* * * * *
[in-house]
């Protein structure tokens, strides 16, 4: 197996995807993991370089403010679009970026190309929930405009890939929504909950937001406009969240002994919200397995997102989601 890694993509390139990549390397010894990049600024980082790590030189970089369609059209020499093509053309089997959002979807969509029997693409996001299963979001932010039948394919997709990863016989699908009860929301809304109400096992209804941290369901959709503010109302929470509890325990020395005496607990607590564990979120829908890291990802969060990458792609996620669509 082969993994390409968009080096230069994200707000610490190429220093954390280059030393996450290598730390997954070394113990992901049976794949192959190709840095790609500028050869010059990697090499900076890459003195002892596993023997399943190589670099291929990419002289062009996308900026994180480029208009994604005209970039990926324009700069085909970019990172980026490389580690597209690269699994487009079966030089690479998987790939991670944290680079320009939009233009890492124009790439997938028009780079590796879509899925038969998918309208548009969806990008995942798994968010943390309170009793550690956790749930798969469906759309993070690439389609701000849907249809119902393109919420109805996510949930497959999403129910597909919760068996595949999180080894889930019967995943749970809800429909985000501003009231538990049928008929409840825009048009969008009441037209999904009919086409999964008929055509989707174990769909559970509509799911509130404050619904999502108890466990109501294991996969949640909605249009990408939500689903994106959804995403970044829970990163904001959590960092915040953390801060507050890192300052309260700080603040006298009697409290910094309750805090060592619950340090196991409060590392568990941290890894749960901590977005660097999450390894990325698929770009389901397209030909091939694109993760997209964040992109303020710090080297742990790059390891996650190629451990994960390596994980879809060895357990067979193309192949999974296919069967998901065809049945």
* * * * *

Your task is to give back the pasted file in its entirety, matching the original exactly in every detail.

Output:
[in-house]
């Protein structure tokens, strides 16, 4: 197996995807993991370089403010679009970026190309929930405009890939929504909950937001406009969240002994919200397995997102989601 890694993509390139990549390397010894990049600024980082790590030189970089369609059209020499093509053309089997959002979807969509029997693409996001299963979001932010039948394919997709990863016989699908009860929301809304109400096992209804941290369901959709503010109302929470509890325990020395005496607990607590564990979120829908890291990802969060990458792609996620669509 082969993994390409968009080096230069994200707000610490190429220093954390280059030393996450290598730390997954070394113990992901049976794949192959190709840095790609500028050869010059990697090499900076890459003195002892596993023997399943190589670099291929990419002289062009996308900026994180480029208009994604005209970039990926324009700069085909970019990172980026490389580690597209690269699994487009079966030089690479998987790939991670944290680079320009939009233009890492124009790439997938028009780079590796879509899925038969998918309208548009969806990008995942798994968010943390309170009793550690956790749930798969469906759309993070690439389609701000849907249809119902393109919420109805996510949930497959999403129910597909919760068996595949999180080894889930019967995943749970809800429909985000501003009231538990049928008929409840825009048009969008009441037209999904009919086409999964008929055509989707174990769909559970509509799911509130404050619904999502108890466990109501294991996969949640909605249009990408939500689903994106959804995403970044829970990163904001959590960092915040953390801060507050890192300052309260700080603040006298009697409290910094309750805090060592619950340090196991409060590392568990941290890894749960901590977005660097999450390894990325698929770009389901397209030909091939694109993760997209964040992109303020710090080297742990790059390891996650190629451990994960390596994980879809060895357990067979193309192949999974296919069967998901065809049945």